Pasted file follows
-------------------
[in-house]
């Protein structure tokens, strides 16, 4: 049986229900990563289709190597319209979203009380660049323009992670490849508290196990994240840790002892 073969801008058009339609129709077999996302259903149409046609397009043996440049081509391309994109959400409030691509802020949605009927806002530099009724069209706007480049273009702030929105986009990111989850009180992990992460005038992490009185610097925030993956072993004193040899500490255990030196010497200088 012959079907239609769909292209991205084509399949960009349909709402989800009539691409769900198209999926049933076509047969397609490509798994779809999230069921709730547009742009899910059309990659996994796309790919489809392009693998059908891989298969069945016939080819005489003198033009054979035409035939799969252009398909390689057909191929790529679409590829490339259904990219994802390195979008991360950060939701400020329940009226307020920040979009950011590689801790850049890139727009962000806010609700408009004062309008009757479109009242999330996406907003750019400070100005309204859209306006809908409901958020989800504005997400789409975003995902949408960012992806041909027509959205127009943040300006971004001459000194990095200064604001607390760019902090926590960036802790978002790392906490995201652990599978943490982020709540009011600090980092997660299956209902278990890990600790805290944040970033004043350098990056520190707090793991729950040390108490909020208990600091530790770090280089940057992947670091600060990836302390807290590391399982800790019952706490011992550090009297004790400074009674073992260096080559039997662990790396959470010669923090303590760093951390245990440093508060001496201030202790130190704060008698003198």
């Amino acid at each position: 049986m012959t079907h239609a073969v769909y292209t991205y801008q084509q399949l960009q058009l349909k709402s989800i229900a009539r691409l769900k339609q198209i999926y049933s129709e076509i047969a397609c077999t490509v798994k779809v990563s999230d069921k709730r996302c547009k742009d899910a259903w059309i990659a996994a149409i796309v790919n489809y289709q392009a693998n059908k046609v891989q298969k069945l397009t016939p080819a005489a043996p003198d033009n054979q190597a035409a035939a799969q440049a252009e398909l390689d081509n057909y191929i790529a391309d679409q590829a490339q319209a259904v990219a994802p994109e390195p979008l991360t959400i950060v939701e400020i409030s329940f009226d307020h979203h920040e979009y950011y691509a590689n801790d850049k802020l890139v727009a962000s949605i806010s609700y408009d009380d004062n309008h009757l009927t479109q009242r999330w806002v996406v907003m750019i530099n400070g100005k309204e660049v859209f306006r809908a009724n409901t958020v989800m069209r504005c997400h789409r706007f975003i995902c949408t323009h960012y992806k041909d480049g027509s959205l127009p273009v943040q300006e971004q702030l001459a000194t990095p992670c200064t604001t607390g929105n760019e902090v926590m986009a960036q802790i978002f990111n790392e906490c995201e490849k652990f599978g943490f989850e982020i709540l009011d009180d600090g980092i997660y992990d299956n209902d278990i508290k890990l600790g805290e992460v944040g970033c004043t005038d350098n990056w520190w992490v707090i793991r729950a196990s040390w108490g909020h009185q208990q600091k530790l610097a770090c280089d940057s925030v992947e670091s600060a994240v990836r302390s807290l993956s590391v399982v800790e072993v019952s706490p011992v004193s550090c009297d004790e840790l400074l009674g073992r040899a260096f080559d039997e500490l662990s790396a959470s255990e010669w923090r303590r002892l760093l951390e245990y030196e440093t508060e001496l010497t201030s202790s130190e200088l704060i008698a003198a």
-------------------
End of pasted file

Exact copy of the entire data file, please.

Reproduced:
[in-house]
């Protein structure tokens, strides 16, 4: 049986229900990563289709190597319209979203009380660049323009992670490849508290196990994240840790002892 073969801008058009339609129709077999996302259903149409046609397009043996440049081509391309994109959400409030691509802020949605009927806002530099009724069209706007480049273009702030929105986009990111989850009180992990992460005038992490009185610097925030993956072993004193040899500490255990030196010497200088 012959079907239609769909292209991205084509399949960009349909709402989800009539691409769900198209999926049933076509047969397609490509798994779809999230069921709730547009742009899910059309990659996994796309790919489809392009693998059908891989298969069945016939080819005489003198033009054979035409035939799969252009398909390689057909191929790529679409590829490339259904990219994802390195979008991360950060939701400020329940009226307020920040979009950011590689801790850049890139727009962000806010609700408009004062309008009757479109009242999330996406907003750019400070100005309204859209306006809908409901958020989800504005997400789409975003995902949408960012992806041909027509959205127009943040300006971004001459000194990095200064604001607390760019902090926590960036802790978002790392906490995201652990599978943490982020709540009011600090980092997660299956209902278990890990600790805290944040970033004043350098990056520190707090793991729950040390108490909020208990600091530790770090280089940057992947670091600060990836302390807290590391399982800790019952706490011992550090009297004790400074009674073992260096080559039997662990790396959470010669923090303590760093951390245990440093508060001496201030202790130190704060008698003198």
């Amino acid at each position: 049986m012959t079907h239609a073969v769909y292209t991205y801008q084509q399949l960009q058009l349909k709402s989800i229900a009539r691409l769900k339609q198209i999926y049933s129709e076509i047969a397609c077999t490509v798994k779809v990563s999230d069921k709730r996302c547009k742009d899910a259903w059309i990659a996994a149409i796309v790919n489809y289709q392009a693998n059908k046609v891989q298969k069945l397009t016939p080819a005489a043996p003198d033009n054979q190597a035409a035939a799969q440049a252009e398909l390689d081509n057909y191929i790529a391309d679409q590829a490339q319209a259904v990219a994802p994109e390195p979008l991360t959400i950060v939701e400020i409030s329940f009226d307020h979203h920040e979009y950011y691509a590689n801790d850049k802020l890139v727009a962000s949605i806010s609700y408009d009380d004062n309008h009757l009927t479109q009242r999330w806002v996406v907003m750019i530099n400070g100005k309204e660049v859209f306006r809908a009724n409901t958020v989800m069209r504005c997400h789409r706007f975003i995902c949408t323009h960012y992806k041909d480049g027509s959205l127009p273009v943040q300006e971004q702030l001459a000194t990095p992670c200064t604001t607390g929105n760019e902090v926590m986009a960036q802790i978002f990111n790392e906490c995201e490849k652990f599978g943490f989850e982020i709540l009011d009180d600090g980092i997660y992990d299956n209902d278990i508290k890990l600790g805290e992460v944040g970033c004043t005038d350098n990056w520190w992490v707090i793991r729950a196990s040390w108490g909020h009185q208990q600091k530790l610097a770090c280089d940057s925030v992947e670091s600060a994240v990836r302390s807290l993956s590391v399982v800790e072993v019952s706490p011992v004193s550090c009297d004790e840790l400074l009674g073992r040899a260096f080559d039997e500490l662990s790396a959470s255990e010669w923090r303590r002892l760093l951390e245990y030196e440093t508060e001496l010497t201030s202790s130190e200088l704060i008698a003198a």